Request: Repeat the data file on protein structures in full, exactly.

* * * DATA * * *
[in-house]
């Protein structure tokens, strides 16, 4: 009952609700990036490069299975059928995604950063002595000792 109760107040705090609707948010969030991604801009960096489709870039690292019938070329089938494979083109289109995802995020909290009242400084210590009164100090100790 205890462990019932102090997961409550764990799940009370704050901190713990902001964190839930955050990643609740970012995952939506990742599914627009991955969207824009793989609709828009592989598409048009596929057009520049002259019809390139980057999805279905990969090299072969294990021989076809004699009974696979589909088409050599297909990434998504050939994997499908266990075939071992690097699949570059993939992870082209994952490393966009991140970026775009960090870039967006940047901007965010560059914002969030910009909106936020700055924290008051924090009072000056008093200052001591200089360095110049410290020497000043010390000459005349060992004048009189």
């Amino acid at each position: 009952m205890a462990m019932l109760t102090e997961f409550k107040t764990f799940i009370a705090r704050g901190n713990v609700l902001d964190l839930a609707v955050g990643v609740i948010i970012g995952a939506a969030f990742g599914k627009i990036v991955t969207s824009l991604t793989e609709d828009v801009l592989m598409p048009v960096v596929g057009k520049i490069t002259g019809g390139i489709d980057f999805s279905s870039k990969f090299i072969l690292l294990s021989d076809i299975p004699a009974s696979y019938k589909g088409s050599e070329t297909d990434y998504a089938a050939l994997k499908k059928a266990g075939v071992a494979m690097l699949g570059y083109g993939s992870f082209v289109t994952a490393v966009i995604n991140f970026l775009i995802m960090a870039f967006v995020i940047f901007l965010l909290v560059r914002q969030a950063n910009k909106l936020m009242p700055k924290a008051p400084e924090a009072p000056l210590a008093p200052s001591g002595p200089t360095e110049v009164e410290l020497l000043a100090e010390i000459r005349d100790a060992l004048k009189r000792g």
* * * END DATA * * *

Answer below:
[in-house]
């Protein structure tokens, strides 16, 4: 009952609700990036490069299975059928995604950063002595000792 109760107040705090609707948010969030991604801009960096489709870039690292019938070329089938494979083109289109995802995020909290009242400084210590009164100090100790 205890462990019932102090997961409550764990799940009370704050901190713990902001964190839930955050990643609740970012995952939506990742599914627009991955969207824009793989609709828009592989598409048009596929057009520049002259019809390139980057999805279905990969090299072969294990021989076809004699009974696979589909088409050599297909990434998504050939994997499908266990075939071992690097699949570059993939992870082209994952490393966009991140970026775009960090870039967006940047901007965010560059914002969030910009909106936020700055924290008051924090009072000056008093200052001591200089360095110049410290020497000043010390000459005349060992004048009189």
């Amino acid at each position: 009952m205890a462990m019932l109760t102090e997961f409550k107040t764990f799940i009370a705090r704050g901190n713990v609700l902001d964190l839930a609707v955050g990643v609740i948010i970012g995952a939506a969030f990742g599914k627009i990036v991955t969207s824009l991604t793989e609709d828009v801009l592989m598409p048009v960096v596929g057009k520049i490069t002259g019809g390139i489709d980057f999805s279905s870039k990969f090299i072969l690292l294990s021989d076809i299975p004699a009974s696979y019938k589909g088409s050599e070329t297909d990434y998504a089938a050939l994997k499908k059928a266990g075939v071992a494979m690097l699949g570059y083109g993939s992870f082209v289109t994952a490393v966009i995604n991140f970026l775009i995802m960090a870039f967006v995020i940047f901007l965010l909290v560059r914002q969030a950063n910009k909106l936020m009242p700055k924290a008051p400084e924090a009072p000056l210590a008093p200052s001591g002595p200089t360095e110049v009164e410290l020497l000043a100090e010390i000459r005349d100790a060992l004048k009189r000792g």